विधि sutram is the classic if-else-condition. In fact, the way पाणिनि has applied it - its closer to aspect-based rules than just a vanilla if-else condition. There is a slight difference between "if do this" and "when apply this". While the if-condition has to be encountered during the execution process thread, a when-rule applies anytime during the happening of a certain condition. "if" is thread-execution based, while "when" is time based, a trigger with an "if".पाणिनि defines several rules in his अष्टाध्यायी. For example there is a famous sandhi rule with just three words, that covers a matrix of sandhi-s.
इको यण् अचि | [6.1.78]
When a vowel follows, the letters i, u, Ru, Lu change to y v r l.

Obviously any if-else condition would be a vidhi sutram. If we were to follow paaNini's technique, we would not write it as a simple if condition. Instead we would define all "when rules" in a separate section of the code, and provide aspects of applying. When code executes, the aspects will monitor the code and "apply" a rule when those conditions are satisfied. For eg the (now) Oracle's Haley is one of the very popular Rules Engine products, in which Rules can be defined in simple English.

नियम sutram
If programming was based on socialistic ideologies, rules would apply uniformly to all cases (except the political class, of course). But reality is somewhat capitalistic, so there is always some case which disagrees to agree. Remember the business requirements like "should apply to all but one or two cases" and the complex if-conditions you would have to write to handle just the boundaries?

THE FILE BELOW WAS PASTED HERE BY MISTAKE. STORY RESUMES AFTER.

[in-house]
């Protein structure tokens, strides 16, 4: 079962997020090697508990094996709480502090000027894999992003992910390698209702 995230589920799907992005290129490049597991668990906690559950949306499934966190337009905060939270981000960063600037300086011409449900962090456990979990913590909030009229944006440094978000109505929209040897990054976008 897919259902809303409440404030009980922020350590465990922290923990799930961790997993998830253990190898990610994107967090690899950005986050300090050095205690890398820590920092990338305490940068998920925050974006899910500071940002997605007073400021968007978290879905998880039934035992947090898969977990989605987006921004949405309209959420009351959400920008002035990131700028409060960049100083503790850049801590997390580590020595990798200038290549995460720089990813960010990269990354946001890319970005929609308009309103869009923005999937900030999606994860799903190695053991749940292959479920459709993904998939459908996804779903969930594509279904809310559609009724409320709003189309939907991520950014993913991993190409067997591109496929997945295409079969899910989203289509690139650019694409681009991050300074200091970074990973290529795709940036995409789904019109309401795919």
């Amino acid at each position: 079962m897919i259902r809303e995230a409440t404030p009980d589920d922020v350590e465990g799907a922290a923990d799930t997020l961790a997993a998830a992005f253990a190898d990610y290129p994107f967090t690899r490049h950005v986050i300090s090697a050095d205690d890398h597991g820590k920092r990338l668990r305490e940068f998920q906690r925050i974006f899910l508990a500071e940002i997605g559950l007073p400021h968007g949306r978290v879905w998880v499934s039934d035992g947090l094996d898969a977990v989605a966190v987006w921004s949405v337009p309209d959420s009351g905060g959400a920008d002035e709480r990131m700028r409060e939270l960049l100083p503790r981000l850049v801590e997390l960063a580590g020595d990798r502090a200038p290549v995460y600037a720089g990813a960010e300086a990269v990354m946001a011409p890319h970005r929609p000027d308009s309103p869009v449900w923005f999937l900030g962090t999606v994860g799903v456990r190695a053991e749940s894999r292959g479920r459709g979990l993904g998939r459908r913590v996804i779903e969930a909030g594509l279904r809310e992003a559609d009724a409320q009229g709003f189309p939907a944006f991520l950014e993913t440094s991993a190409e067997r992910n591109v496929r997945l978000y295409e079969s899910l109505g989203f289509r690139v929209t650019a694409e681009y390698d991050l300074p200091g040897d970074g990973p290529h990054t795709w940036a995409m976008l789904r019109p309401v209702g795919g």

Restriction is not Exception. Exception is an alternative flow, but restriction is about applying a rule to a lesser number of or rarer cases. In general, it is achieved by if-else conditions, but doesn't always have to be so.

अतिदेश sutram-s are extensions. They qualify a pre-existing rule with another property, not originally possessed.
Using pratyaya-s vat and mat, paaNini extends the behaviour of one rule and applies to another rule.
लोट: लङ्वत् | [] would mean "लोट् vibhakti-s are to be conjugated just like लङ्"
Imagine that
लोट्, लङ् etc implement an interface called "ल". Panini's technique essentially casts लोट् as लङ्.
Class extensions are very common in OO languages. Using the Extension mechanism offered by Ruby, C# etc, one can improve the functionality of an existing class. For eg, String class does not have intrinsic methods to check if the value is null or empty . One could add a IsNullOrEmpty(this String) method and operate directly on a string instead of a new helper class.
It does not end there. Imagine two objects User and LockedUser:
User user; //normal user behaviour
LockedUser lockedUser; //a locked user behaviour, imagine a Trait (see Scala which allows partially implemented interfaces)
if (user.failedAttempts(3)) { user.setBehaviour(lockedUser)); } //user now behaves like a lockedUser

Instead of changing the state of the object (commonly via isLocked() or status = LOCKED), the behaviour of the object itself is changed. Upon certain conditions, the regular user adapts the behaviour of a locked user. We do not directly deal with properties and state changes, instead work with behaviour changes. For eg, Scala offers Traits, with partially implementable methods, which are much more than interfaces. In a way you are describing or coding to the behaviour of an object rather than the states.